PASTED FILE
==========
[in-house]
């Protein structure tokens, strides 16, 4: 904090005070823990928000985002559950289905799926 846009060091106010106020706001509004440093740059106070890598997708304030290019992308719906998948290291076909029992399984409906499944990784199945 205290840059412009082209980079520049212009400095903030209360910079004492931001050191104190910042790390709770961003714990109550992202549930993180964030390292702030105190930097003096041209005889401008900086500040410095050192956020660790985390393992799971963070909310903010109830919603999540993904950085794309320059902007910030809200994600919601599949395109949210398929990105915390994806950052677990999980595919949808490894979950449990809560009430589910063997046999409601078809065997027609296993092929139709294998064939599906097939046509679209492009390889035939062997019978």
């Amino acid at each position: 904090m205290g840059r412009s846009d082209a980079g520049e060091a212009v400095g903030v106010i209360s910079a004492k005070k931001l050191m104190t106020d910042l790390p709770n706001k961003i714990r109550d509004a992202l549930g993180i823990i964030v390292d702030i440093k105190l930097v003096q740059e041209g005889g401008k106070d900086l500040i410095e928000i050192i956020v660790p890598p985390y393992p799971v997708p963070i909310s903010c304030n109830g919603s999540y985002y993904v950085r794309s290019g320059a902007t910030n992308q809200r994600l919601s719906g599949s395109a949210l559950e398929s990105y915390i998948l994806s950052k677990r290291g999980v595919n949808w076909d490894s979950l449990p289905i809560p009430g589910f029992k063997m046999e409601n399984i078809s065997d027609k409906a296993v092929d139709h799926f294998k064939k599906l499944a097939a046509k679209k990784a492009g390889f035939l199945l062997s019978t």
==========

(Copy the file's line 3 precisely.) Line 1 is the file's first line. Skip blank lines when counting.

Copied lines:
């Amino acid at each position: 904090m205290g840059r412009s846009d082209a980079g520049e060091a212009v400095g903030v106010i209360s910079a004492k005070k931001l050191m104190t106020d910042l790390p709770n706001k961003i714990r109550d509004a992202l549930g993180i823990i964030v390292d702030i440093k105190l930097v003096q740059e041209g005889g401008k106070d900086l500040i410095e928000i050192i956020v660790p890598p985390y393992p799971v997708p963070i909310s903010c304030n109830g919603s999540y985002y993904v950085r794309s290019g320059a902007t910030n992308q809200r994600l919601s719906g599949s395109a949210l559950e398929s990105y915390i998948l994806s950052k677990r290291g999980v595919n949808w076909d490894s979950l449990p289905i809560p009430g589910f029992k063997m046999e409601n399984i078809s065997d027609k409906a296993v092929d139709h799926f294998k064939k599906l499944a097939a046509k679209k990784a492009g390889f035939l199945l062997s019978t």